Draft legislation to mandate climate reporting in Australia

This article was updated on 31 January, 2024

On Friday, 12 January 2024, the Australian Government released draft legislation for significant reforms establishing Australia’s climate risk disclosure framework. The draft legislation amends the Australian Securities and Investment Commission Act 2001 and the Corporations Act 2001 to introduce mandated climate-related financial disclosures in a separate sustainability report, as part of some entities’ annual reports. Entities will also be required to obtain an assurance report over the sustainability report from their financial auditors.

Who will be required to begin climate-related reporting?

Entities subject to mandatory climate-related financial disclosure would be phased in three groups, over a four-year period as in the table below.


Large entities and their controlled entities meet at least two of three criteria

National Greenhouse Energy Reporting (NGER) reporters

Asset owners


Consolidated revenue

End of financial year consolidated gross assets

End of financial year employees



Group 1

$500 million or more

$1 billion or more

500 or more

Above NGER publication threshold


Group 2

$200 million or more

$500 million or more

250 or more

All other NGER reporters

$5 billion assets under management or more

Group 3

$50 million or more

$25 million or more

100 or more



Source: Mandatory climate-related financial disclosures - Policy position statement

BDO is currently running an in-person and virtual masterclass for organisations affected by mandatory reporting. Whether your organisation is preparing to meet incoming mandatory reporting requirements or taking strategic steps on its sustainability journey, this masterclass has been designed to provide you with an understanding of carbon accounting and the practical knowledge to get started. Learn more and register for a masterclass near you.

Who will be excluded from mandatory climate-related reporting?

  • Small and medium businesses below the relevant size thresholds will be exempt.
  • Entities that are exempt from lodging financial reports under Chapter 2M of the Corporations Act, including where exemptions have been made through the Australian Securities and Investment Commission (ASIC) class orders or where the entity is registered with the Australian Charities and Not-for-profits Commission (ACNC).

Group 3 materiality exemption

Group 3 entities (that is, entities in-scope for reporting but do not meet the thresholds for Group 2) would only be required to make climate-related financial disclosures in line with the climate disclosure standards if they face material climate-related risks or opportunities for the financial reporting period. Where Group 3 entities assess that they do not have material risks or opportunities, they would only be required to disclose a statement to that effect.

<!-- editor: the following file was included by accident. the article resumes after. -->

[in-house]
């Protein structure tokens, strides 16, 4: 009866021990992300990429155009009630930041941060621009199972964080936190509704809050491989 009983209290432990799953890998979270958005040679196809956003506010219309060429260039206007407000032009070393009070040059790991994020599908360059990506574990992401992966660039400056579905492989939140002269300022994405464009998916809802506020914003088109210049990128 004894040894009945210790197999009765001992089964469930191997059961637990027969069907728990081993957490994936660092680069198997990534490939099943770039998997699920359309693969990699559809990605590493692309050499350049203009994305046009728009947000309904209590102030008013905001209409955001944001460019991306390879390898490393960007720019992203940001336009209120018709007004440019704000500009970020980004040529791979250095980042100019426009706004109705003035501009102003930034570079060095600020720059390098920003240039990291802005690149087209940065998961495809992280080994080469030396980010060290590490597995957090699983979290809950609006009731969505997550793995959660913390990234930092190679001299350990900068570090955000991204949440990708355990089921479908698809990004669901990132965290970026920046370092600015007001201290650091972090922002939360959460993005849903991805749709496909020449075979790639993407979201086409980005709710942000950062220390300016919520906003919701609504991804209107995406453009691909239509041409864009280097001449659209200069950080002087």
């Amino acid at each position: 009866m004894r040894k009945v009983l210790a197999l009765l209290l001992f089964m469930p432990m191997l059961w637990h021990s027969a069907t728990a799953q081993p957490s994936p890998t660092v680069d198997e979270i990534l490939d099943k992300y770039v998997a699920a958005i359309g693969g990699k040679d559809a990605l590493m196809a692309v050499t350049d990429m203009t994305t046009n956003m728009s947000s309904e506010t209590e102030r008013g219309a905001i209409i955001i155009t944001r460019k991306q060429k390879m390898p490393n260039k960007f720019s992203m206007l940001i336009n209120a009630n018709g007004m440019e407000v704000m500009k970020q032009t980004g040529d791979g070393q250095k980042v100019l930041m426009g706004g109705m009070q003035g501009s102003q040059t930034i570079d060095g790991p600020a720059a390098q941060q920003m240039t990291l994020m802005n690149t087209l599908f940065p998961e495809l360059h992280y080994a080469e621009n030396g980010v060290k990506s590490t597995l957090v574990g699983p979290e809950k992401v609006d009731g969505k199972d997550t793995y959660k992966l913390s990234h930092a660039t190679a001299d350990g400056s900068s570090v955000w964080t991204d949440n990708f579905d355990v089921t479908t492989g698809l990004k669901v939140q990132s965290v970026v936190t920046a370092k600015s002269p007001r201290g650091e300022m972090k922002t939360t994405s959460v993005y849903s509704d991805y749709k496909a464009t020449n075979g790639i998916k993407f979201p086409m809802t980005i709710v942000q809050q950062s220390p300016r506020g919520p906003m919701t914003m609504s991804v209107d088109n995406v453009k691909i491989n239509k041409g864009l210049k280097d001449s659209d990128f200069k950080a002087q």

What will be disclosed?

The Government endorses full adoption of the International Sustainability Standards Board’s (ISSB’s) IFRS S2 Climate-related Disclosures standard in Australia, with modifications limited to those necessary to ensure standards are fit for Australia. This should incorporate Australia’s greenhouse gas emissions estimation methodologies and international climate change commitments. The Government also supports the adoption of the ISSB’s IFRS S1 General Requirements for Disclosure of Sustainability-related Financial Information, but only where required to give effect to climate disclosure standards.

Where will sustainability disclosures be required?

Climate-related financial disclosures will sit within a sustainability report, which will form the fourth report required as part of annual financial reporting obligations and be contained in an entity’s annual report.

An entity’s annual report is proposed to consist of the following:

  1. Annual financial report
  2. Annual sustainability report
  3. Directors’ report, and
  4. Auditor’s report.

The annual financial report consists of the following:

The annual sustainability report is proposed to consist of the following:

  • The climate statements for the year
  • Any notes to the climate statements, and
  • The directors’ declaration about the statements and notes.

Timing of annual report lodgement, which will now also include a sustainability report, including for those required to lodge with ASIC will stay consistent with current requirements under section 319 of the Corporations Act.

Assurance requirements

Climate disclosures will be subject to similar assurance requirements to those currently in the Corporations Act for financial reports. They will require entities to obtain an assurance report from their financial auditors, who will also use technical climate and sustainability experts where required. These requirements will be set out in Australian assurance standards for climate disclosures.

Modified liability

Entities will be provided relief for a fixed three-year period for disclosures relating to Scope 3 emissions and certain climate-related forward-looking statements. For reports issued between 1 July 2025 and 30 June 2028, only the regulator will be able to bring action relating to breaches of relevant provisions made in disclosures of scope 3 emissions and climate-related forward-looking statements, and the remedies available to the regulator will be limited to injunctions and declarations. Beyond this period, the existing liability arrangements will apply.


Consultation for the draft legislation is now open and submissions will close on 9 February 2024.

For more information on the public consultation process, visit the Treasury website. Submissions can be made to ClimateReportingConsultation@treasury.gov.au.

Do you need assistance?

Our national sustainability team can help you understand what this might mean for your organisation, contact us today.

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